Referral of Patients to Specialists: Factors Affecting Choice of Specialist by Primary Care Physicians
We wanted to determine the importance of factors in primary care physicians’ choice of specialist when referring patients and to compare importance ratings by physicians’ race and sex.
Using a cross-sectional study design, we surveyed a stratified national sample of 1,252 primary care physicians serving adults to include equal numbers of black women, white women, black men, and white men. We assessed the percentage of physicians rating each of 17 items to be of major importance in choosing a specialist and compared importance ratings by physicians’ race and sex.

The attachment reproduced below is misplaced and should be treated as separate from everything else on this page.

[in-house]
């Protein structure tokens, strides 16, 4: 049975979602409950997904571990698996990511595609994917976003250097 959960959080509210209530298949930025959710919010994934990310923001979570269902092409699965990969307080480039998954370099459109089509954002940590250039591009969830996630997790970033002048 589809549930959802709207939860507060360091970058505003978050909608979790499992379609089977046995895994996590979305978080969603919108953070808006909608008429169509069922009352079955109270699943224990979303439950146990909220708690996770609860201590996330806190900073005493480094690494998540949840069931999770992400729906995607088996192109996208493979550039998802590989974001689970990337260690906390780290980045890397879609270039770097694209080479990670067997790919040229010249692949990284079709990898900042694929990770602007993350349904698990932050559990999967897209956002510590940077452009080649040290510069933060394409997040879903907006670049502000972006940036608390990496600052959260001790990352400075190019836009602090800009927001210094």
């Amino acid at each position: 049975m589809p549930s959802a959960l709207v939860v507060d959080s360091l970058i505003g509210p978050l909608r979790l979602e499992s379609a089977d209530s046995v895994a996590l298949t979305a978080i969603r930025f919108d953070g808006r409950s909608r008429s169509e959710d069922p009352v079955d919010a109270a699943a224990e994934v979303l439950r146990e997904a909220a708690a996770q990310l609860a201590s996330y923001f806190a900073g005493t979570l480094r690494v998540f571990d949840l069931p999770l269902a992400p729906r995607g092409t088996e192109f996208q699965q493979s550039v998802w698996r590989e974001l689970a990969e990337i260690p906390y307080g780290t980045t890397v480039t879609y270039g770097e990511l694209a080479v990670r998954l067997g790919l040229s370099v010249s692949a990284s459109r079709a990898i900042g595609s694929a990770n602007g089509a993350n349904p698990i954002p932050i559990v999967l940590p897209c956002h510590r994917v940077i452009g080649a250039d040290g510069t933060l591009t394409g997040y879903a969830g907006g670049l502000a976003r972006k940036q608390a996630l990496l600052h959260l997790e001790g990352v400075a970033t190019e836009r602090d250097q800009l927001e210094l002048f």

The response rate was 59.1%. Medical skill, appointment timeliness, insurance coverage, previous experience with the specialist, quality of specialist communication, specialist efforts to return patient to primary physician for care, and the likelihood of good patient-specialist rapport were of major importance to most respondents. Compared with black physicians, white physicians were more likely to rate previous experience with the specialist (65% vs 55%, P = .05) and board certification (41% vs 29%, P <.05) to be of major importance. White physicians were somewhat less likely than black physicians (17% vs 26%, P = .06) to rate patient convenience to be of major importance. Compared with male physicians, female physicians were more likely to rate the patient’s insurance status to be of major importance (60% vs 44%, P <.01).